Zelensky says Ukraine satisfies criteria for EU accession, awaits US arms deliveries

President Volodymyr Zelensky says that frontline troops are anticipating US materiel following the latest $61 billion Congressional approval for more weapons that Kyiv desperately needs.

“We are interacting with our partners at all levels to achieve the level of efficiency in assistance that is needed not only to hold our positions but also to disrupt Russia’s war plans,” he said in his nightly address to the nation on April 28. “We are still waiting for the supplies promised to Ukraine – we expect exactly the volume and content of supplies that can change the situation on the battlefield in the interests of Ukraine.”

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Ukraine’s second wartime president also said that Kyiv and Washington are working on a bilateral security agreement.

“Our goal is to make this agreement the strongest of all. We are discussing the specific foundations of our security and cooperation,” Zelensky said.

Ahead of an international peace summit in June to find avenues to end the ongoing Russo-Ukrainian war, Zelensky said that the war-torn country he leads “has fulfilled all the necessary conditions for the actual start of access negotiations, and it is up to the EU side to fulfill its obligations.”

Switzerland is scheduled to host the summit on June 15-16 and will include members of the G7 member states, members of the EU, and countries such as China and India.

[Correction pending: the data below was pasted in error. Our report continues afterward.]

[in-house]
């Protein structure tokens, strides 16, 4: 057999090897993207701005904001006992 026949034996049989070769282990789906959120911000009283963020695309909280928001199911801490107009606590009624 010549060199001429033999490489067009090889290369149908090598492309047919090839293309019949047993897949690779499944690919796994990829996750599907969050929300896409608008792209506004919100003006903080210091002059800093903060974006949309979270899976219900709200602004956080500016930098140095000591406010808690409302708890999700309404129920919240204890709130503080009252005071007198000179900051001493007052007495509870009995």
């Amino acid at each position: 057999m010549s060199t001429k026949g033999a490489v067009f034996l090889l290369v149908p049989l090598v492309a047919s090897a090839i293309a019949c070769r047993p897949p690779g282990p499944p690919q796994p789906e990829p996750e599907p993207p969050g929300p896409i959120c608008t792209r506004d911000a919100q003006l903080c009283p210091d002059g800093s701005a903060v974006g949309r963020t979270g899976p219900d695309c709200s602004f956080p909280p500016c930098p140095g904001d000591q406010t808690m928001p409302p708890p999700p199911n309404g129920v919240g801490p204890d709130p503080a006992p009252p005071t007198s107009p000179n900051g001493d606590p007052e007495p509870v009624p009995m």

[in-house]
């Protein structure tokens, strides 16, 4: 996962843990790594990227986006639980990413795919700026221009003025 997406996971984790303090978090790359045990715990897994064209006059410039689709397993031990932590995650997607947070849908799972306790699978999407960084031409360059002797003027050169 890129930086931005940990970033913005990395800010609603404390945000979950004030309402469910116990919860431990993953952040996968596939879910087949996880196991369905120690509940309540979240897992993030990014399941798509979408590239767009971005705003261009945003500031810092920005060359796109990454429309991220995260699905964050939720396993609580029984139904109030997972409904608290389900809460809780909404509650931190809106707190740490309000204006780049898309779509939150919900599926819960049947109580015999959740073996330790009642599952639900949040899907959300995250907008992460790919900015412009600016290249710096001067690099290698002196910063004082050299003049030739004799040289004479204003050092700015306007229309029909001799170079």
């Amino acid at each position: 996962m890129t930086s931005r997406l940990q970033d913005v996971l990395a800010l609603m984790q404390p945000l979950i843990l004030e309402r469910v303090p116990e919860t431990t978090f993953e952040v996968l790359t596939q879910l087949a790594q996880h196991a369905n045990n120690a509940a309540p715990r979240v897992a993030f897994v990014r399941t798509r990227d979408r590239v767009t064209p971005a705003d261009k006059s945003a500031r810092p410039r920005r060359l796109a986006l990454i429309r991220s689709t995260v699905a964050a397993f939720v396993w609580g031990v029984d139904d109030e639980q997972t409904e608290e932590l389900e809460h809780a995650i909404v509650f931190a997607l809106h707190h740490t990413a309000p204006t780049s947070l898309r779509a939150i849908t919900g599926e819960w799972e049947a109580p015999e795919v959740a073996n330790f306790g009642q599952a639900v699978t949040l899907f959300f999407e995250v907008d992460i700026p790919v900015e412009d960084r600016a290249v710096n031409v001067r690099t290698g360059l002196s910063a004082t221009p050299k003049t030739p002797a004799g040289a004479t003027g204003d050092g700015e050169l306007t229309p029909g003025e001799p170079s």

'We Don't Want the UN Charter to Burn Down Like These Books' - Zelensky Records Appeal Amidst Kharkiv Printing House
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'We Don't Want the UN Charter to Burn Down Like These Books' - Zelensky Records Appeal Amidst Kharkiv Printing House

The printing house was targeted by Russian missiles on May 23, resulting in seven fatalities, over 20 injuries, and the destruction of 50,000 publications.

So far, Russia said it won’t attend the event, yet Moscow has said it is not opposed to holding peace negotiations.

Zelensky in 2023 issued a 10-point peace plan for ending the war that says: “Russia must withdraw all its troops and armed formations from the territory of Ukraine, plain and simple.”

Ukraine’s constitution enshrines EU and NATO accession as foreign policy goals.

Ukrainian President Volodymyr Zelensky as seen on April 28. (Office of the President of Ukraine)

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Ukrainians stabbed in Bavaria were soldiers on a rehabilitation trip

The two Ukrainian citizens whom a suspected Russian national stabbed to death in Germany on April 27 were Ukrainian soldiers who were undergoing rehabilitation, Kyiv said the following day.

Ukraine’s Foreign Affairs Ministry (MFA) said it is still clarifying in which military units the two victims, aged 36 and 23 years, had served while they were mending.

A 57-year-old Russian national male is suspected of fatally attacking both at a shopping mall in the German town of Murnau am Staffelsee.

Both of the unnamed victims died of their knife wounds in a hospital, a news release by the Bavarian police said.

The MFA said it is trying to establish contact with the relatives of the victims.

Foreign Affairs Minister Dmytro Kuleba instructed consular services in Munich, considered the main city of Germany’s Bavarian region, “to keep the case under special control and to be in constant contact with the law enforcement agencies of Germany,” the MFA statement said.

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British Minister says 450,000 Russian military personnel suffered casualties in Ukraine

Nearly a half million Russian military personnel have been “killed or wounded” fighting in Ukraine since the full-scale invasion commenced in February 2022, the United Kingdom Defence Journal said on April 27, citing British Armed Forces Minister Leo Docherty.

He added that “tens of thousands” of Russian personnel have also deserted.